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King Cobra

Not a true cobra


Order: Squamata

Suborder: Serpentes (Ophidia)

Family: Elapidae

Genus & Species: Ophiophagus hannah

APPEARANCE

Unlike its name suggests, the king cobra is not a true cobra, but is placed in a separate genus from them. The king cobra is longer than the true cobras in fact, it is the longest venomous snake in the world. They average at 13 ft (3.9 m) in length, bu can attain a length of 18 ft (5.4 m). To put this in perspective, the king cobra is longer than most crocodiles. Although they generally move with their body flat on the ground, they can rear up to 1/3 of their total body length, making them up to 6 ft (1.8 m) tall as tall as a full-grown human.

King cobras have the basic snake appearance, with a long, round, scaled body that tapers to a pointed tail. The head is flat on top, with two black beady eyes located on the front. The neck is exaggerated due to folds of loose skin on either side of it. When the king cobra becomes scared or agitated, ribs in the neck flatten out, expanding the folds of skin and creating a long, narrow hood. This hood lacks patterns of any kind, distinguishing it from true cobras.

King cobras vary greatly in colour. Depending on where they live, they could be brown, black, yellow, or green, interspersed with yellow or white crossbands (chevrons). Generally, king cobras found in darker forests are darker in colour than those found in open forests or savannas. The colour of the belly also varies, from a uniform light cream-colour to a creamy colour interspersed with darker bars.

King cobras shed their skin 4-6 times per year for adults, every month for juveniles. To get the skin to start to peel, the king cobra will rub its body against rough edges. By the time the shedding is complete, the king cobra has new skin, fangs, teeth, eyes, and tongue tip. Shedding will leave the king cobra with poor eyesight for up to 10 days.

King cobras are covered with scales, which are composed of keratin. The number and arrangement of the scales remains the same with every shedding. The scales on the back are small and rounded; the scales on the belly stretch the entire width of the belly and are arranged in a single downwards column.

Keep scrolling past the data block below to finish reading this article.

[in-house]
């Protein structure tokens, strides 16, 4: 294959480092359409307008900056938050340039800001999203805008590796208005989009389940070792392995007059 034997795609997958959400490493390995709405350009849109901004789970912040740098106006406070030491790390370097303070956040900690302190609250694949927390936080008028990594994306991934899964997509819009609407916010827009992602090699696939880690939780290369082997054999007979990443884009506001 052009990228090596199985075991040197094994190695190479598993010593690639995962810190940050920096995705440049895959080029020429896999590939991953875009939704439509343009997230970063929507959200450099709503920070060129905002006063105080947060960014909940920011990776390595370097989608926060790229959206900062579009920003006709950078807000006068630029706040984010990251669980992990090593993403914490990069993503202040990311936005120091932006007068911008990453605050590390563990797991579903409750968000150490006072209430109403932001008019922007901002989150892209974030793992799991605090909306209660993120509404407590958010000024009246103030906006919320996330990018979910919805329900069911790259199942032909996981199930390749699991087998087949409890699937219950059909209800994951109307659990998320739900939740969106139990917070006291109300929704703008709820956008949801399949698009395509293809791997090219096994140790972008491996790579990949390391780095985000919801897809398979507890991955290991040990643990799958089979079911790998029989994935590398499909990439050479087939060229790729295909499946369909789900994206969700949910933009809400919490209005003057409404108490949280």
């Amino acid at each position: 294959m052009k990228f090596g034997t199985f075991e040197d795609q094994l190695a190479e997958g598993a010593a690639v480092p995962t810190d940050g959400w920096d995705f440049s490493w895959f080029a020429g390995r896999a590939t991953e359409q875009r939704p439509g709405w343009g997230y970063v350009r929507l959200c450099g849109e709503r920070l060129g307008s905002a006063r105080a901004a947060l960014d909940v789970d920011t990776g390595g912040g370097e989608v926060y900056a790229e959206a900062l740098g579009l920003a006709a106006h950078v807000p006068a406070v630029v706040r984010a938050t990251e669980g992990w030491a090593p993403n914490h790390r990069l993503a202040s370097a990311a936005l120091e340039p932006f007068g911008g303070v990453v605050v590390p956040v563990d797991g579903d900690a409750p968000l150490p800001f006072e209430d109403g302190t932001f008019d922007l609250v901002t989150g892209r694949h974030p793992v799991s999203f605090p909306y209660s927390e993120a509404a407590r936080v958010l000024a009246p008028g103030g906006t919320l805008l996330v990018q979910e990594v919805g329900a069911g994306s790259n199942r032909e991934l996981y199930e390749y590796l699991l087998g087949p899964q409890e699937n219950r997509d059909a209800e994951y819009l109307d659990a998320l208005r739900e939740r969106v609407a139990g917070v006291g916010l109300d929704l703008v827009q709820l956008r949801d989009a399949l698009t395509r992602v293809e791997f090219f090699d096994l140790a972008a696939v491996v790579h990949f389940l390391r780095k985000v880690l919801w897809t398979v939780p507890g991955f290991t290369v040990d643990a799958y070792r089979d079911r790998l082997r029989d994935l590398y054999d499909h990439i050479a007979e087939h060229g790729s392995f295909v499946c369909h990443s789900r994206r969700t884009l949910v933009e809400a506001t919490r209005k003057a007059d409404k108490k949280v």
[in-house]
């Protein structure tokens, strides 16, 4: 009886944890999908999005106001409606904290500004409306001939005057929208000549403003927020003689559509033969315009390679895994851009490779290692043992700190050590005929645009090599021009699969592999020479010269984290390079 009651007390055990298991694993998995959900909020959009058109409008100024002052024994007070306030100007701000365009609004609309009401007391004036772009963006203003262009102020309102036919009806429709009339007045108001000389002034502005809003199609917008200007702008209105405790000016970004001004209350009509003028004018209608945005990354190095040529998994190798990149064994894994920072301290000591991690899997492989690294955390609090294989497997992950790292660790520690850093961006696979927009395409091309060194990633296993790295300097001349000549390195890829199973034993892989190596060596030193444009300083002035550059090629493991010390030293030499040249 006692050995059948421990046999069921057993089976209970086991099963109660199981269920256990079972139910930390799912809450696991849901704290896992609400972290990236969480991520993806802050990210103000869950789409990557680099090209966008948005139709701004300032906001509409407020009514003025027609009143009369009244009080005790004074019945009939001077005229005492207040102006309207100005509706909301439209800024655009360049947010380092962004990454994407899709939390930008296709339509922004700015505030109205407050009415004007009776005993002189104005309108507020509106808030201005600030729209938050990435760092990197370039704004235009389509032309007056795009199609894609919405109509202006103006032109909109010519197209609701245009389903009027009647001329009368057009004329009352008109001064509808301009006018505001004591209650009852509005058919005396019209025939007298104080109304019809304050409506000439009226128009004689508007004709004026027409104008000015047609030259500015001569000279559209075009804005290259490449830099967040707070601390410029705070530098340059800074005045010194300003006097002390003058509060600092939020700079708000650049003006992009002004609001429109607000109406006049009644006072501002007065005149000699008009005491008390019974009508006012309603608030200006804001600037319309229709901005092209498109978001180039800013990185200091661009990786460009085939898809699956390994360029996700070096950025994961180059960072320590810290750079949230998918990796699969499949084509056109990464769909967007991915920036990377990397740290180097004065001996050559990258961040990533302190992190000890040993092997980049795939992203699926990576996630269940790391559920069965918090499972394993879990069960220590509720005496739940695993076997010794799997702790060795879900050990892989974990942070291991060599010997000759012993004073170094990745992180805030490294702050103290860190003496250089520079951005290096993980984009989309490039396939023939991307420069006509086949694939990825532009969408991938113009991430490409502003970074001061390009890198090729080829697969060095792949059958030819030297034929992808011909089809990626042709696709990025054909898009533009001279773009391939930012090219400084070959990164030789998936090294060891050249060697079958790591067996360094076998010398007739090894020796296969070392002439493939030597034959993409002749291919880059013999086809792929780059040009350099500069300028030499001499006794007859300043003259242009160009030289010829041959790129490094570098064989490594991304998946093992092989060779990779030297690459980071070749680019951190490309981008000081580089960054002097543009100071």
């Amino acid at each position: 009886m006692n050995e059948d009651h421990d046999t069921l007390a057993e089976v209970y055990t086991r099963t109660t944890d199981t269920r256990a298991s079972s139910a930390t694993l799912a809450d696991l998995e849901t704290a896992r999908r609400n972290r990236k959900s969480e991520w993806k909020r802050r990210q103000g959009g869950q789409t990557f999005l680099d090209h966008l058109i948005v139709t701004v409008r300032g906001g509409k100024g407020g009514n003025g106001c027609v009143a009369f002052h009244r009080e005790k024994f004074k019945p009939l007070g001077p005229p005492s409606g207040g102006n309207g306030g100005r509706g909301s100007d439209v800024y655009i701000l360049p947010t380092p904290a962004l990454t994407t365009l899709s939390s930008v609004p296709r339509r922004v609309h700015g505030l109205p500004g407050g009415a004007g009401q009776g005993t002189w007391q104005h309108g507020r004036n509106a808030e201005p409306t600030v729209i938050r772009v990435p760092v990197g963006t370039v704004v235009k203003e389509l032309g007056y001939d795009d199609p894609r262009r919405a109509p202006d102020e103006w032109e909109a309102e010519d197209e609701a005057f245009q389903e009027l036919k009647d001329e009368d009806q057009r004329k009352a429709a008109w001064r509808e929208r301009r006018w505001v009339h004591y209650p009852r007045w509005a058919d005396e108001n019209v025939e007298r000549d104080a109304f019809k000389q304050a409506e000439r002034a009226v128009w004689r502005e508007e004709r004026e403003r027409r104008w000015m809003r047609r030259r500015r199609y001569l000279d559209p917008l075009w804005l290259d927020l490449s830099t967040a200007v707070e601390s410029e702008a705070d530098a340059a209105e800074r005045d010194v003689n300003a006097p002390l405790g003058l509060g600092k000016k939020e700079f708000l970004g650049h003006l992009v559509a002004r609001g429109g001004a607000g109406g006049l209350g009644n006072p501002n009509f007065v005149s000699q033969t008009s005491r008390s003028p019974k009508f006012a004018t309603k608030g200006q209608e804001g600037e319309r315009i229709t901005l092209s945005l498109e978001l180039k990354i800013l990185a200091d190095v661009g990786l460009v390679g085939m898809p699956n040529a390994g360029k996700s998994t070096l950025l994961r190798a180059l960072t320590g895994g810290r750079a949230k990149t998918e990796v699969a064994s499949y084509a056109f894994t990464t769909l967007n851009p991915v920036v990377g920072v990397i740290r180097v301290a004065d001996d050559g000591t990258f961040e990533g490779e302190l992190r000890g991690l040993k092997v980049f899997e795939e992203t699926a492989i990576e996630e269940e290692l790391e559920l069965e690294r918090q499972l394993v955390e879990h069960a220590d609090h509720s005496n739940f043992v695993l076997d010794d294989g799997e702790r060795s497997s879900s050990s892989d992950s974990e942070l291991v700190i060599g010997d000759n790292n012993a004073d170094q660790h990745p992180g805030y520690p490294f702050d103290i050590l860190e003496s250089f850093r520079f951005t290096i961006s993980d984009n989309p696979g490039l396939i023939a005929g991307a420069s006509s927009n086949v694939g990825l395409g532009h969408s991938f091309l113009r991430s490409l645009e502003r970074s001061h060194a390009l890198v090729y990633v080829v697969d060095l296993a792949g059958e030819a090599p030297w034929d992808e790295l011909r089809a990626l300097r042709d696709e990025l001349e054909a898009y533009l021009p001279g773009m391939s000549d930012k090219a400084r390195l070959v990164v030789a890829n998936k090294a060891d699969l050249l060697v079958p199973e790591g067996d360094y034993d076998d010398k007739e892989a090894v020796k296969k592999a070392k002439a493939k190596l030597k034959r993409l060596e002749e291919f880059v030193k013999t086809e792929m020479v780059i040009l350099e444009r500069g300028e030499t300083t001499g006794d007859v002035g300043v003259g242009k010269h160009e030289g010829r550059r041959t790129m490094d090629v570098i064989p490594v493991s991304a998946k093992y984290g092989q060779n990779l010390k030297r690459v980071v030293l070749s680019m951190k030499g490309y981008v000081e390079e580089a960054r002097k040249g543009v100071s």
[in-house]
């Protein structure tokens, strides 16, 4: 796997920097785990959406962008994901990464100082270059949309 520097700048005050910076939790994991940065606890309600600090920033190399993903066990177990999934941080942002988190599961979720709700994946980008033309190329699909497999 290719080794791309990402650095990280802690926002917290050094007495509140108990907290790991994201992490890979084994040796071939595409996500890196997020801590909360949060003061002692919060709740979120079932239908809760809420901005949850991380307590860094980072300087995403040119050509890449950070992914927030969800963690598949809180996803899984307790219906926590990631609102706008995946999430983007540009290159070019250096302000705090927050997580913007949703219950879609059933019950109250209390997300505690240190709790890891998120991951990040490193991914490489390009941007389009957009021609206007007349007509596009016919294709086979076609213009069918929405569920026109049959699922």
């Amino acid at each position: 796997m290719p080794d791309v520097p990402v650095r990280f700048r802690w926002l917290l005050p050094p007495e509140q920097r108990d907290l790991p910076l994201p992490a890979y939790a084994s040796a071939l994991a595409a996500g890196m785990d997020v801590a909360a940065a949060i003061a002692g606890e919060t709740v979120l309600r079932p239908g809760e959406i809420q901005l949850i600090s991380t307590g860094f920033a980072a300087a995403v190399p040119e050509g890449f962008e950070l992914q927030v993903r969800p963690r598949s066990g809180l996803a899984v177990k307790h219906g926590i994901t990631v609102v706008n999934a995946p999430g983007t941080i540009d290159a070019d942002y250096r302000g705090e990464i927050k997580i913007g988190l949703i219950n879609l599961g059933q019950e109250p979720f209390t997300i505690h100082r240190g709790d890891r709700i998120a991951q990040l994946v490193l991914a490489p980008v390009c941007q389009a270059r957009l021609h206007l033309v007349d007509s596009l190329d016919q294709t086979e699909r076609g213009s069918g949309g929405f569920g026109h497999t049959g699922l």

King cobras are most noted for their venom, which is located in salivary glands behind the eyes these glands are attached to two hollow, erect fangs. These fangs are inch (12 mm) in length and are attached to the upper jaw. The lower jaw consists of two bones loosely hinged together, which can allow large prey to be swallowed.

King cobras have good eyesight, being able to see 330 ft (100 m) away. They lack external ears, but can still hear due to sound traveling through their skin to the jaw bone, then to the quadrate bone (next to the ear bone), and from there to the inner eardrum. They taste and smell with their forked tongue, drawing scents into their mouth which are then recognized by the Jacobson's organ. Holes in the trachea emit a low hiss resembling a dog's growl.

King cobras are more intelligent than true cobras, being able to distinguish their caretakers from strangers. They have a life span of 20 years.

HABITAT

The king cobra can be found throughout southeast Asia, from India to southern China to Malaysia, from Indonesia to the Philippines.

King cobras are generally found in dense or open rainforests, as well as mangrove swamps, bamboo thickets, savannas, and even around human settlements. They are excellent swimmers, often being found near streams, and are avid tree climbers. They are often found in mountainous regions of India, up to altitudes of 6500 ft (1981 m) above sea level. They hunt during the day and during the night.

King cobras spend solitary lives, getting together just to mate. They may, however, mate with the same snake each year.

FOOD